Breadboard Layout

As we have eight LEDs and eight resistors to connect up, there are actually quite a few connections to be made.
It is probably easiest to put the 74HC595 chip in first, as pretty much everything else connects to it. Put it so that the little U-shaped notch is towards the top of the breadboard. Pin 1 of the chip is to the left of this notch.
  • Digital 4 from the arduino goes to pin #14 of the shift register
  • Digital 5 from the arduino goes to pin #12 of the shift register
  • Digital 6 from the arduino goes to pin #11 of the shift register
All but one of the outputs from the '595 are on the left hand side of the chip, hence, for ease of connection, that is where the LEDs are too.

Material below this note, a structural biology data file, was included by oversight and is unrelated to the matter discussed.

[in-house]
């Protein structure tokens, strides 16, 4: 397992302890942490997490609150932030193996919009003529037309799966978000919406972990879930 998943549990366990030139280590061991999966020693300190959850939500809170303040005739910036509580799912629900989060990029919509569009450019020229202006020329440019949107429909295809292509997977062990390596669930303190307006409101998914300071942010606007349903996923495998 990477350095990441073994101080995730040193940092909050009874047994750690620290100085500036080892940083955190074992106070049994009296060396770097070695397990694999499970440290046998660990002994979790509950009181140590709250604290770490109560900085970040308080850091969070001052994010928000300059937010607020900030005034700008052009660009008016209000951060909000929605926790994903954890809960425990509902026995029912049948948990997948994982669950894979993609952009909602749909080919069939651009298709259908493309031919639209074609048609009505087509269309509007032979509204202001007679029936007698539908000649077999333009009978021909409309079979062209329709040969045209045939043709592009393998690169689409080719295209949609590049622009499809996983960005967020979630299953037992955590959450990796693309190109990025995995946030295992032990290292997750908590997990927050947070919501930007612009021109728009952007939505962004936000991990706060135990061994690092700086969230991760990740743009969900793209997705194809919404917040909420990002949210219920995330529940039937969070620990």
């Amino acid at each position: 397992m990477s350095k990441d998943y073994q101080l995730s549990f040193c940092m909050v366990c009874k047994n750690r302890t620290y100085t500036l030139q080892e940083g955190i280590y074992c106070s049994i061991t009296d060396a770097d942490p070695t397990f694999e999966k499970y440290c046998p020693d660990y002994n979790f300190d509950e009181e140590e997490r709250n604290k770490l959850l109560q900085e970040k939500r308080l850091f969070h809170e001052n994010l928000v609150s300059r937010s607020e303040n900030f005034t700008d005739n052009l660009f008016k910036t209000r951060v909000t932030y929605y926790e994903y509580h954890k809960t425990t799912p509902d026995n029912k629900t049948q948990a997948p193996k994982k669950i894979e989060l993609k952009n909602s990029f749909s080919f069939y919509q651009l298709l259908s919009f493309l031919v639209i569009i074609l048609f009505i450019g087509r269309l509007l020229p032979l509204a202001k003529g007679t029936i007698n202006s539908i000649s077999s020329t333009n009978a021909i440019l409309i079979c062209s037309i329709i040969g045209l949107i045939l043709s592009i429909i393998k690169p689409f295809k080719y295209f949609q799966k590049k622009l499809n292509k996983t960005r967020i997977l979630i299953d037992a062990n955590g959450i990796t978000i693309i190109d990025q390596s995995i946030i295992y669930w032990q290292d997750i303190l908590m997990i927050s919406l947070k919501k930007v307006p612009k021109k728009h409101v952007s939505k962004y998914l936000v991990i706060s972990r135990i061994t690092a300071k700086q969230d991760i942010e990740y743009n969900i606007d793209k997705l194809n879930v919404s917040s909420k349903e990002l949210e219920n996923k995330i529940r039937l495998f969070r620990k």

After the chip, put the resistors in place. You need to be careful that none of the leads of the resistors are touching each other. You should check this again, before you connect the power to your Arduino. If you find it difficult to arrange the resistors without their leads touching, then it helps to shorten the leads so that they are lying closer to the surface of the breadboard.Next, place the LEDs on the breadboard.

The longer positive LED leads must all be towards the chip, whichever side of the breadboard they are on.

It now just remains to attach the jumper leads as shown above. Do not forget the one that goes from pin 8 of the IC to the GND column of the breadboard.

Load up the sketch listed a bit later and try it out. Each LED should light in turn until all the LEDs are on, and then they all go off and the cycle repeats.
This guide was first published on Dec 03, 2012. It was last updated on Dec 03, 2012. This page (Breadboard Layout) was last updated on Nov 21, 2019.